Talyn is still an extremely beautiful animal and no amount of scarring will change that! I love her more and more and will do everything to make sure nothing like this ever happens to her again!!

    I was just curious as to the healing process, time-line, etc. I guess I'll find out eventually. Thanks for all the responses. :)
  6. Merlin

    Merlin Administrator Staff Member Premium Member

    And thats exactly why Talyn is one VERY lucky snake! ;)
  7. Herpmom

    Herpmom Elite Member

    when my Frosty had his surgery the vet gave me this stuff called "Collasate" which is a postoperative dressing. Pretty much like liquid bandaid.

    It creates an artificial scab over the wound until the skin repairs and heals underneath. It says it can be used on a fairly large area....and because it's water proof.....there was no need to constantly cleanse the wound (an act which could prolong the healing process)
  8. BlackJack

    BlackJack Subscribed User Premium Member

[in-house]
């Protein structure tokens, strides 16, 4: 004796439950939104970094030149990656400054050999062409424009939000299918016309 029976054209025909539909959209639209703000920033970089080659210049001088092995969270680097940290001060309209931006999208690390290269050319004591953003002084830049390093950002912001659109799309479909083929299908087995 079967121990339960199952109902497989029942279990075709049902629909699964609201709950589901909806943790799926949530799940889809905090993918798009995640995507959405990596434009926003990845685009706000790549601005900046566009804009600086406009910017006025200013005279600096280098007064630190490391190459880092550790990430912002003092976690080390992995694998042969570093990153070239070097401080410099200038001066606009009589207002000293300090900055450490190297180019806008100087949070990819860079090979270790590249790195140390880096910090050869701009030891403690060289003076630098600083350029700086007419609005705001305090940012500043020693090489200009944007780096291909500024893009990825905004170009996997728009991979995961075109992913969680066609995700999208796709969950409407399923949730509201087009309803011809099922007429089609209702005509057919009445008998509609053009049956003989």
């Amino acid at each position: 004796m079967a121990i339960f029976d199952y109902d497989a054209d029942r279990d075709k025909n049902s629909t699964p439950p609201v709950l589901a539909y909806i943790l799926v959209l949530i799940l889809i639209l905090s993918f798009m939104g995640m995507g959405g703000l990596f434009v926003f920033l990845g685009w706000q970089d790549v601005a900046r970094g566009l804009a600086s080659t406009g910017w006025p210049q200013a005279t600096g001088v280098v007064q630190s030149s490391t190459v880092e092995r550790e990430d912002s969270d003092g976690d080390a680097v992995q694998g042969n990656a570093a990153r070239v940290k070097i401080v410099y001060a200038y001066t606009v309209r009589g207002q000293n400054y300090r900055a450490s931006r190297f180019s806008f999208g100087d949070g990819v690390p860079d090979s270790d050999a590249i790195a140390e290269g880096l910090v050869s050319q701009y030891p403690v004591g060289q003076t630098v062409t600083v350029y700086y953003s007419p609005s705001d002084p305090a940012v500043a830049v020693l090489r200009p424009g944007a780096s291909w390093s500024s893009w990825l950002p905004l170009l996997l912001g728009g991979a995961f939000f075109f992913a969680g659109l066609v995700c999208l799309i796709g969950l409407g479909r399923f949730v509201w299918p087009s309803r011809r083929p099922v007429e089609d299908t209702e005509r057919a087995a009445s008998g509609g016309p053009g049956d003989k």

Thanks, HerpMom, I'll ask my vet about that... I just want to do the right things to help her heal now.
  9. Herpmom

    Herpmom Elite Member

    you're doing an awesome job....keep it up and good luck with your baby.
  10. BlackJack

    BlackJack Subscribed User Premium Member

    Well, I called the vet clinic and they're not familiar with Collasate here in Switzerland... I ordered it online from the States but then, suddenly, felt unsure about using it on such a large deep wound. I was hoping to get a telephone consultation or e-mail the vet about it, but that's apparently not possible. I was hoping to spare Talyn a trip in a pillowcase across town in freezing weather inside my sweater... but, in spite of my doubts about this vet (the "local reptile expert")'s competence, I decided to take her in tomorrow.

    My sister "Baxter" says it's a waste of money, she's doing fine and I should just be patient, but the neurotic snake mommy in me feels the need "to do something" :eek: and to get some sort of second or third opinion on how the healing process is progressing.

    I'll let you know if the vet has any useful advice.
  11. Herpmom

    Herpmom Elite Member

    I hear ya....I'm the same way. I spent at least 5,000 last year in vet bills. I've learn a ton and hope this year is a healthy one.

    Let us know what they say. In the mean time, check out this will explain all about what collasate is and does

    I'm hoping for the best, for your lil' un.
  12. BlackJack

    BlackJack Subscribed User Premium Member

    sewn up!

    Well, as I mentioned my husband didn't like the look of the way the wound was healing, so we decided a vet visit was in order.